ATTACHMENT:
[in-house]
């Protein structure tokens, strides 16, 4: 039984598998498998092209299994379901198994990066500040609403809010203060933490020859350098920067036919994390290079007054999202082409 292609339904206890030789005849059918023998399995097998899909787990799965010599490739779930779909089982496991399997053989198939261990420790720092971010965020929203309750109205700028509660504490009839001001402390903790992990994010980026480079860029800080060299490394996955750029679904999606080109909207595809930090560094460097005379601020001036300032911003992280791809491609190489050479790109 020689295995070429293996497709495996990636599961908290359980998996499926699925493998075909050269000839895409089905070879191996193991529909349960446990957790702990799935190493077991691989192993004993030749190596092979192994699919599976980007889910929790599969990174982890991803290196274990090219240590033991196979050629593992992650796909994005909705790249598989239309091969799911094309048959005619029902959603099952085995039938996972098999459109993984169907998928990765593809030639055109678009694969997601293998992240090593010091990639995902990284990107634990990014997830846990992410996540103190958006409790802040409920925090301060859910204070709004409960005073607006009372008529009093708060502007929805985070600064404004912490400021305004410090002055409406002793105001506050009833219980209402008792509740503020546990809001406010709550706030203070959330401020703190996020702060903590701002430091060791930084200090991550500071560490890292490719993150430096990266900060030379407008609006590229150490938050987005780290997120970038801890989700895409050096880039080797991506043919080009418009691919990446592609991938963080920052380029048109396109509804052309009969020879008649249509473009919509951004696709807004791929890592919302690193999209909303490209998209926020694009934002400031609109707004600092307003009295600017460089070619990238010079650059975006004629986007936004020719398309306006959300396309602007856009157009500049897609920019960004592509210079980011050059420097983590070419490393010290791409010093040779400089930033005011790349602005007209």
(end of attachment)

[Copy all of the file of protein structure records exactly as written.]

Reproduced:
[in-house]
């Protein structure tokens, strides 16, 4: 039984598998498998092209299994379901198994990066500040609403809010203060933490020859350098920067036919994390290079007054999202082409 292609339904206890030789005849059918023998399995097998899909787990799965010599490739779930779909089982496991399997053989198939261990420790720092971010965020929203309750109205700028509660504490009839001001402390903790992990994010980026480079860029800080060299490394996955750029679904999606080109909207595809930090560094460097005379601020001036300032911003992280791809491609190489050479790109 020689295995070429293996497709495996990636599961908290359980998996499926699925493998075909050269000839895409089905070879191996193991529909349960446990957790702990799935190493077991691989192993004993030749190596092979192994699919599976980007889910929790599969990174982890991803290196274990090219240590033991196979050629593992992650796909994005909705790249598989239309091969799911094309048959005619029902959603099952085995039938996972098999459109993984169907998928990765593809030639055109678009694969997601293998992240090593010091990639995902990284990107634990990014997830846990992410996540103190958006409790802040409920925090301060859910204070709004409960005073607006009372008529009093708060502007929805985070600064404004912490400021305004410090002055409406002793105001506050009833219980209402008792509740503020546990809001406010709550706030203070959330401020703190996020702060903590701002430091060791930084200090991550500071560490890292490719993150430096990266900060030379407008609006590229150490938050987005780290997120970038801890989700895409050096880039080797991506043919080009418009691919990446592609991938963080920052380029048109396109509804052309009969020879008649249509473009919509951004696709807004791929890592919302690193999209909303490209998209926020694009934002400031609109707004600092307003009295600017460089070619990238010079650059975006004629986007936004020719398309306006959300396309602007856009157009500049897609920019960004592509210079980011050059420097983590070419490393010290791409010093040779400089930033005011790349602005007209």